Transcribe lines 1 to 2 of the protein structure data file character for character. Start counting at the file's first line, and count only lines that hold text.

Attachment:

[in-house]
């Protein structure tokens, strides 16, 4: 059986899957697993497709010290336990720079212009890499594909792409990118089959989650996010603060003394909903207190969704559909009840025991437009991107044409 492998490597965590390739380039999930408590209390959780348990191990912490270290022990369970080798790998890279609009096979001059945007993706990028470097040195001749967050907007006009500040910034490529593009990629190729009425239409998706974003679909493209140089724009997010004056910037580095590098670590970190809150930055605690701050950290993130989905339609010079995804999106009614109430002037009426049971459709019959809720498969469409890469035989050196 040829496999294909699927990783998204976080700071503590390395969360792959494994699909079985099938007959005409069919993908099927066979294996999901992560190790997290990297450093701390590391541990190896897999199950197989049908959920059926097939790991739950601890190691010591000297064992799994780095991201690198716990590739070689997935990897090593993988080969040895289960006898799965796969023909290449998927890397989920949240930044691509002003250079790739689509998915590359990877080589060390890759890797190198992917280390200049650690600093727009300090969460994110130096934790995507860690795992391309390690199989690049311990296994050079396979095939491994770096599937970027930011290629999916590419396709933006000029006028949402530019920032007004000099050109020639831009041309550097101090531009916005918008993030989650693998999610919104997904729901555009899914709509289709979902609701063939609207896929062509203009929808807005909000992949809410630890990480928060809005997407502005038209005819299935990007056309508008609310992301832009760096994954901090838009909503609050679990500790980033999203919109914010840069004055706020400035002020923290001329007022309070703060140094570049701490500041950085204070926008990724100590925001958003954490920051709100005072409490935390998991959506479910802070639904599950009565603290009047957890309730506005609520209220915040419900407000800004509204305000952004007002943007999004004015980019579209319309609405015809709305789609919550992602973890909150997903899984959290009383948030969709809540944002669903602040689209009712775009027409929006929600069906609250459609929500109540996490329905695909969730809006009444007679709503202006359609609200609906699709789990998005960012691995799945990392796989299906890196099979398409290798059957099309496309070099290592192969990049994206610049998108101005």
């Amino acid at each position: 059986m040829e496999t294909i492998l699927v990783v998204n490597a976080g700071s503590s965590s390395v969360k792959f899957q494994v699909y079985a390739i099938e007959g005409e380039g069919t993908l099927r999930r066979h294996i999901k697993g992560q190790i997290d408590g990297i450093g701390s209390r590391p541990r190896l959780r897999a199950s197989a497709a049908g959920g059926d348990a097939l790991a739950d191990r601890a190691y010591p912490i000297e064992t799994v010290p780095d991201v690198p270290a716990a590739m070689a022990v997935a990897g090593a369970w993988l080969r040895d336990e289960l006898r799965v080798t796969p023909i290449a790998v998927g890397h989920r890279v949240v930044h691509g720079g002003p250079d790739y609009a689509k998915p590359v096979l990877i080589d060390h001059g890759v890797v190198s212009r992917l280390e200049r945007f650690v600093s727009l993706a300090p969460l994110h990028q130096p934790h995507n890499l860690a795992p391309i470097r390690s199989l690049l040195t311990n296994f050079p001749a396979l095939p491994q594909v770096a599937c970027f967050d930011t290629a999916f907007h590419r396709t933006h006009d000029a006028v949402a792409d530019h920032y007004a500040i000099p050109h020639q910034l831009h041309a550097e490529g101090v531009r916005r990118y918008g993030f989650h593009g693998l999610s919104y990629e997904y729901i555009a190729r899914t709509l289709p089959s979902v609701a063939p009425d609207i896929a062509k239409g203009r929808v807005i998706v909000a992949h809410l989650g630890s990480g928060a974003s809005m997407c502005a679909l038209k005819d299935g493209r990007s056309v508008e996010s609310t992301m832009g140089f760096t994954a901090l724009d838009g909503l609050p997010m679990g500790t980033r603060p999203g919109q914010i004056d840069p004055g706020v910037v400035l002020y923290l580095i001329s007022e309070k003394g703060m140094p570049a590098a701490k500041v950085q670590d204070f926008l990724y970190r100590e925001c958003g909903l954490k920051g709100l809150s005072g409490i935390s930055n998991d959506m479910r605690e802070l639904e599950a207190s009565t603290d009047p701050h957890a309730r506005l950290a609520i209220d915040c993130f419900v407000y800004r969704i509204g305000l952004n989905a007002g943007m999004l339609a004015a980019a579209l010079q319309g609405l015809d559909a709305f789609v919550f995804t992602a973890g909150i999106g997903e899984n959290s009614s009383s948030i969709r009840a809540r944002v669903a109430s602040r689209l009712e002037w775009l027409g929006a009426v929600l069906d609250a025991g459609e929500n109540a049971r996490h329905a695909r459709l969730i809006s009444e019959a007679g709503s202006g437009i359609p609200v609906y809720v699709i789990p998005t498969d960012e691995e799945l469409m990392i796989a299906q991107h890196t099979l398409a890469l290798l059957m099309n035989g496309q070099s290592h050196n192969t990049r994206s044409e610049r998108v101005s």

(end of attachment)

[in-house]
């Protein structure tokens, strides 16, 4: 059986899957697993497709010290336990720079212009890499594909792409990118089959989650996010603060003394909903207190969704559909009840025991437009991107044409 492998490597965590390739380039999930408590209390959780348990191990912490270290022990369970080798790998890279609009096979001059945007993706990028470097040195001749967050907007006009500040910034490529593009990629190729009425239409998706974003679909493209140089724009997010004056910037580095590098670590970190809150930055605690701050950290993130989905339609010079995804999106009614109430002037009426049971459709019959809720498969469409890469035989050196 040829496999294909699927990783998204976080700071503590390395969360792959494994699909079985099938007959005409069919993908099927066979294996999901992560190790997290990297450093701390590391541990190896897999199950197989049908959920059926097939790991739950601890190691010591000297064992799994780095991201690198716990590739070689997935990897090593993988080969040895289960006898799965796969023909290449998927890397989920949240930044691509002003250079790739689509998915590359990877080589060390890759890797190198992917280390200049650690600093727009300090969460994110130096934790995507860690795992391309390690199989690049311990296994050079396979095939491994770096599937970027930011290629999916590419396709933006000029006028949402530019920032007004000099050109020639831009041309550097101090531009916005918008993030989650693998999610919104997904729901555009899914709509289709979902609701063939609207896929062509203009929808807005909000992949809410630890990480928060809005997407502005038209005819299935990007056309508008609310992301832009760096994954901090838009909503609050679990500790980033999203919109914010840069004055706020400035002020923290001329007022309070703060140094570049701490500041950085204070926008990724100590925001958003954490920051709100005072409490935390998991959506479910802070639904599950009565603290009047957890309730506005609520209220915040419900407000800004509204305000952004007002943007999004004015980019579209319309609405015809709305789609919550992602973890909150997903899984959290009383948030969709809540944002669903602040689209009712775009027409929006929600069906609250459609929500109540996490329905695909969730809006009444007679709503202006359609609200609906699709789990998005960012691995799945990392796989299906890196099979398409290798059957099309496309070099290592192969990049994206610049998108101005």